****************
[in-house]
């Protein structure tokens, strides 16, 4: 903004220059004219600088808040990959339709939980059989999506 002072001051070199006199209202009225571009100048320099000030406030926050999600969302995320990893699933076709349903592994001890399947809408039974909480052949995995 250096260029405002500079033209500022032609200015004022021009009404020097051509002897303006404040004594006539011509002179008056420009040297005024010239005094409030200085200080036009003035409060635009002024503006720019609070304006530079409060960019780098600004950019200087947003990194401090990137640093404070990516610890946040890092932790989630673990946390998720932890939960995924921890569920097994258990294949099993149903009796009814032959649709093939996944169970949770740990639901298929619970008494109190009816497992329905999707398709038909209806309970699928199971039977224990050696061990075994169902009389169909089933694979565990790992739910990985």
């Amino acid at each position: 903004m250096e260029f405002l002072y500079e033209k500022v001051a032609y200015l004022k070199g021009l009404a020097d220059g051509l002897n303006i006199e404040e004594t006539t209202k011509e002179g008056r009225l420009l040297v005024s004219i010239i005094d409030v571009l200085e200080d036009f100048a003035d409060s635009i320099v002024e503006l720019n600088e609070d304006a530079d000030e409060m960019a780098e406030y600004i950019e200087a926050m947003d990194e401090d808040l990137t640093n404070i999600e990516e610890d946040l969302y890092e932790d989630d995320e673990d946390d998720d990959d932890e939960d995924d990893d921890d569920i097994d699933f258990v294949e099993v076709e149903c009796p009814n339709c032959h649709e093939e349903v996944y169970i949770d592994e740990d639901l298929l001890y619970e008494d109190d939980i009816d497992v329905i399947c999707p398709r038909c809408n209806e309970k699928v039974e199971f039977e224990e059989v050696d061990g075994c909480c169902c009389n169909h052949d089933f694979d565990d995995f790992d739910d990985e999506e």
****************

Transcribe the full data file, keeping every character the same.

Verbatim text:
[in-house]
């Protein structure tokens, strides 16, 4: 903004220059004219600088808040990959339709939980059989999506 002072001051070199006199209202009225571009100048320099000030406030926050999600969302995320990893699933076709349903592994001890399947809408039974909480052949995995 250096260029405002500079033209500022032609200015004022021009009404020097051509002897303006404040004594006539011509002179008056420009040297005024010239005094409030200085200080036009003035409060635009002024503006720019609070304006530079409060960019780098600004950019200087947003990194401090990137640093404070990516610890946040890092932790989630673990946390998720932890939960995924921890569920097994258990294949099993149903009796009814032959649709093939996944169970949770740990639901298929619970008494109190009816497992329905999707398709038909209806309970699928199971039977224990050696061990075994169902009389169909089933694979565990790992739910990985």
């Amino acid at each position: 903004m250096e260029f405002l002072y500079e033209k500022v001051a032609y200015l004022k070199g021009l009404a020097d220059g051509l002897n303006i006199e404040e004594t006539t209202k011509e002179g008056r009225l420009l040297v005024s004219i010239i005094d409030v571009l200085e200080d036009f100048a003035d409060s635009i320099v002024e503006l720019n600088e609070d304006a530079d000030e409060m960019a780098e406030y600004i950019e200087a926050m947003d990194e401090d808040l990137t640093n404070i999600e990516e610890d946040l969302y890092e932790d989630d995320e673990d946390d998720d990959d932890e939960d995924d990893d921890d569920i097994d699933f258990v294949e099993v076709e149903c009796p009814n339709c032959h649709e093939e349903v996944y169970i949770d592994e740990d639901l298929l001890y619970e008494d109190d939980i009816d497992v329905i399947c999707p398709r038909c809408n209806e309970k699928v039974e199971f039977e224990e059989v050696d061990g075994c909480c169902c009389n169909h052949d089933f694979d565990d995995f790992d739910d990985e999506e």